On old computers and ripping CDs


Ripping CDs while reading my iBook to maintain my sanity!
Ripping CDs while reading my iBook to maintain my sanity!

As I've mentioned previously, one of the Christmas presents I gave to my dad recently was a pledge to rip every single music CD we own before I head back to Adelaide to resume studying and whatnot. To put it into perspective, I've ripped 1419.1 days of music so far according to iTunes and we think we're about half way. Whew!

One of the things I've been doing to maintain my sanity while I rip these CDs on our DIY desktop downstairs here has been reading up on Google Reader, doing some fun Ruby programming and reading emails from my webhost explaining why they were unaware their pants were on fire. Because my MacBook Pro is upstairs in my room plugged into four external hard drives, an external monitor and various other riff raffy nonsense, I thought I'd save myself the trouble of dismoutning and unplugging each of said devices and just bring my little 2002-vintage iBook G3 downstairs with me.

What I've found interesting is that, for the tasks I described about, this 800MHz G3 PowerPC iBook with Mac OS X 10.4 Tiger (the previous release for you non-Mac heads) has been more than capable. Sure it's a heck of a lot slower opening applications than the MacBook Pro, and it's 640MiB (128MiB + 512MiB) of memory means I can't have too many applications open at once, but if you adjust your workflow accordingly and don't open nine thousand tabs in Firefox, it's perfectly fine. The only addition I've made to this machine in the last few years was an aluminium Cooler Master NotePal active cooling pad with fans which makes this otherwise toasty machine just mildy warm.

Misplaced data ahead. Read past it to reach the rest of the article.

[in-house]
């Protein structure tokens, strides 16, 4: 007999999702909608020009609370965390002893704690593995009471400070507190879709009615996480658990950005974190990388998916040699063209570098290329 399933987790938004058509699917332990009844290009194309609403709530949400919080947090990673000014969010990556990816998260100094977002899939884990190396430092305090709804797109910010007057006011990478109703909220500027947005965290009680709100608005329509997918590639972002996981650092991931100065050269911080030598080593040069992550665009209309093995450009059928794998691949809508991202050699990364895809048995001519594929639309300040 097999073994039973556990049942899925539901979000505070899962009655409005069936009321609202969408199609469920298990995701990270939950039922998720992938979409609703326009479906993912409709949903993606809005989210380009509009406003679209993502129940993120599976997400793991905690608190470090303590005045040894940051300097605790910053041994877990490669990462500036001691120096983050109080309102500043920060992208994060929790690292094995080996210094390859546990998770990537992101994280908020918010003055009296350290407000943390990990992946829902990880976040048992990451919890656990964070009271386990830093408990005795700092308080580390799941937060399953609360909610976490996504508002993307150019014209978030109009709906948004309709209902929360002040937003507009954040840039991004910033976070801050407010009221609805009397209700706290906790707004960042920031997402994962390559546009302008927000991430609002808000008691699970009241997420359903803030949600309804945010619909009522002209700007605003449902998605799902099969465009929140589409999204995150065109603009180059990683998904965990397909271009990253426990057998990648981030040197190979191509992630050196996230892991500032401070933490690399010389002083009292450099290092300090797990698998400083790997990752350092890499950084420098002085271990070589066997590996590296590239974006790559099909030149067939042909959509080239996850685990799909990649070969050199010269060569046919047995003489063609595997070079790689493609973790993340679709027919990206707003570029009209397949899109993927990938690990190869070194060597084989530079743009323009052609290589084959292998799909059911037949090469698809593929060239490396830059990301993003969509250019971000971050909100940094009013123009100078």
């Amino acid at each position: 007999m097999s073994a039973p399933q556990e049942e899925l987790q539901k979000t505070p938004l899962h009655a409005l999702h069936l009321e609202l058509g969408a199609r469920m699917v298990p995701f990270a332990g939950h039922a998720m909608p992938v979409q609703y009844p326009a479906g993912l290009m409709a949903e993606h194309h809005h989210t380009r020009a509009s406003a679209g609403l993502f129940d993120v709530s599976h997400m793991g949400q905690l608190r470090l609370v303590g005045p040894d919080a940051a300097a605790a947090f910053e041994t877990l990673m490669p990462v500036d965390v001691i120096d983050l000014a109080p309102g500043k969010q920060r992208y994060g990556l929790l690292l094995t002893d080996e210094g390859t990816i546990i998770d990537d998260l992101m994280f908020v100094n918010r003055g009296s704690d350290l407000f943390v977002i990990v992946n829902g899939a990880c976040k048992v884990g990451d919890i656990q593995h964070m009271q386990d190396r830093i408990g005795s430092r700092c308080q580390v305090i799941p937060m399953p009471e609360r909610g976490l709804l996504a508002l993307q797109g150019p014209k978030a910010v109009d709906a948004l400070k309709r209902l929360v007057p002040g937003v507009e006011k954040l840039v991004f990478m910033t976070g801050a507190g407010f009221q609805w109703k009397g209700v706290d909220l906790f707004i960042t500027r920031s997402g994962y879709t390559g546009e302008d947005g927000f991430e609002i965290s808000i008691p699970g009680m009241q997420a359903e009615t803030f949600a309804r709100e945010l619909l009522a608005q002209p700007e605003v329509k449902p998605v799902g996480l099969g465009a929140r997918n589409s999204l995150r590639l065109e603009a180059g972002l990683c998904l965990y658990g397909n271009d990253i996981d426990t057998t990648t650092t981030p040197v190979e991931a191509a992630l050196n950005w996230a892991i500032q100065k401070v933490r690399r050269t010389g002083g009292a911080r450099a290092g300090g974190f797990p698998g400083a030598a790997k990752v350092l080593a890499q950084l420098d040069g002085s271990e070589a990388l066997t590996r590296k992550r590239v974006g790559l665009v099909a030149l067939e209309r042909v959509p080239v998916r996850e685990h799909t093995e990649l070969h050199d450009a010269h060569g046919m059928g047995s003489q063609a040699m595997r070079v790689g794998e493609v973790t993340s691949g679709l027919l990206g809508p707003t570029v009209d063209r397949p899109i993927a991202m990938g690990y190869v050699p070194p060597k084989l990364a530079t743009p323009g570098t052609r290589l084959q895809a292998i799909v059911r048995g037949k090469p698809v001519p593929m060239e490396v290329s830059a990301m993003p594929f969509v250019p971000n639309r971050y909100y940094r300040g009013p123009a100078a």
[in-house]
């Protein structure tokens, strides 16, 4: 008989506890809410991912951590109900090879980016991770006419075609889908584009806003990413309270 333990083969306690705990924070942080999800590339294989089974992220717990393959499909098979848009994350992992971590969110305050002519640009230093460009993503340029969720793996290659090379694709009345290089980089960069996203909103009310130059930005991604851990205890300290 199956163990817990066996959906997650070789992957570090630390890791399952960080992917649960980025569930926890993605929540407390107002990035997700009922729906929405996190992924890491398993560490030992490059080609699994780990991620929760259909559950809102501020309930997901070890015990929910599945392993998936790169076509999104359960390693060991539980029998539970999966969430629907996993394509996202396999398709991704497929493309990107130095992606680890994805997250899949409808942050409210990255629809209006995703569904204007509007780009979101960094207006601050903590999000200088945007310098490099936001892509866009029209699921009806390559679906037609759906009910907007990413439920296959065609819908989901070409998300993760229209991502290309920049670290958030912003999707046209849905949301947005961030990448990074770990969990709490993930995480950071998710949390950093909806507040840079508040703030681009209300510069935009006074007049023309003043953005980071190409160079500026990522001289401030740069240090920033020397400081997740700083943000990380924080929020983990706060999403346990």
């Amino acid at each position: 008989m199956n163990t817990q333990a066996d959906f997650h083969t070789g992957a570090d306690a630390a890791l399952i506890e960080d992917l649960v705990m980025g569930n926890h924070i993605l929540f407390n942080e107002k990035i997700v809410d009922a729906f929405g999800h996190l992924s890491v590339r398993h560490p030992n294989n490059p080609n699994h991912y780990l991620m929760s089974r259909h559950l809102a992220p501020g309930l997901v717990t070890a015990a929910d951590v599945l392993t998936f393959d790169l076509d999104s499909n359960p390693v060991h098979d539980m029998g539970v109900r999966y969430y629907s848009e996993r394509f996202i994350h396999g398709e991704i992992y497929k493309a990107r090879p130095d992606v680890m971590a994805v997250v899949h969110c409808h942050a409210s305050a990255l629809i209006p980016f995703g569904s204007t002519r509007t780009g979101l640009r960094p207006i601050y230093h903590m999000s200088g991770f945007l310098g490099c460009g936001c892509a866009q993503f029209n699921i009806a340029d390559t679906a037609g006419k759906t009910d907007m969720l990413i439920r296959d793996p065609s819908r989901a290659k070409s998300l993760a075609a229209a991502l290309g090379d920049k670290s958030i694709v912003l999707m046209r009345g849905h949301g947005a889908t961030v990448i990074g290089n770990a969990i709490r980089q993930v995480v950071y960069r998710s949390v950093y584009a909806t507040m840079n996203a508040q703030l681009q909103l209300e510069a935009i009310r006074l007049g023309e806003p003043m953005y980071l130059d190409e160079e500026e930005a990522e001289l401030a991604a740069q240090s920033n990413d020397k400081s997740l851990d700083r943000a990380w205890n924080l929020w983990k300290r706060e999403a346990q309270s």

Where am I going with this? Well if you'd let me finish instead of interrupting me with questions I'd be able to answer. What this experience has taught me is that just because a computer is old, doesn't mean it's not useful.

My 2002-vintage iBook G3 and Google Reader
My 2002-vintage iBook G3, still working beautifully in 2009!

Our family has never thrown away a computer, much to the contention of my late mum when she was still around and shaking her head at the mountians of computer equipment in my room! Every machine still has a useful purpose; if they don't have network cards I buy one, hook them up to our messy cable router network and get them working either on compiling huge packages like KDE for FreeBSD, or working on medical research with the Folding@Home project, etc and so forth.

This experience with this iBook though has taught me that older computers aren't just useful for running as headless (aka without a monitor) drones that process input and that's it, but they can also be used productively to write blog posts, check email and so forth as I've been doing here. It seems obvious, but it's taken a personal expeirence to really realise it.

I guess using the tiny Armada M300 hand-me-down from my dad's office as a netbook is another example of this. FreeBSD on that svelte lighter-than-a-MacBook-Air laptop with Xfce makes a very usable machine, provided you don't do any video editing!

My 2002-vintage iBook G3 and Google Reader
My 2002-vintage iBook G3 and Google Reader

Curiously the only thing this iBook G3 hasn't been able to do that I thought it could was watch YouTube videos. In my previous post about the Israel Gaza conflict, I was able to listen to the video but couldn't watch it because it would skip every second frame. I seem to remember this machine had no trouble viewing DVDs or older MPEG2 compressed video, but later MPEG4 or DivX videos were too heavy. Perhaps it takes more effort to decompress and view such material? I'm not sure, I don't pretend to be a video expert.

In any case, this cute iBook which I studied for most of my high school exams with, and that I took to my first university lectures, and that I took to my first crush's house (the girl, not the laptop, shaddup) is still running great and it's a real blast to relive the old days while blogging and programming instead. I guess I'm a nostalgic fool in that way!

In fact, I took this iBook to my first real job after high school back in 2005 before I started university too. I learned Perl on this machine. I learned a lot of Unix commands playing around in the Terminal on this machine. Good times. Funny how it was when I upgraded to a MacBook Pro that my family and our lives in general started going downhill… the "Schade Family Recession" as it were. Perhaps I'm onto something here.

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Ruben Schade is a technical writer and infrastructure architect in Sydney, Australia who refers to himself in the third person. Hi!

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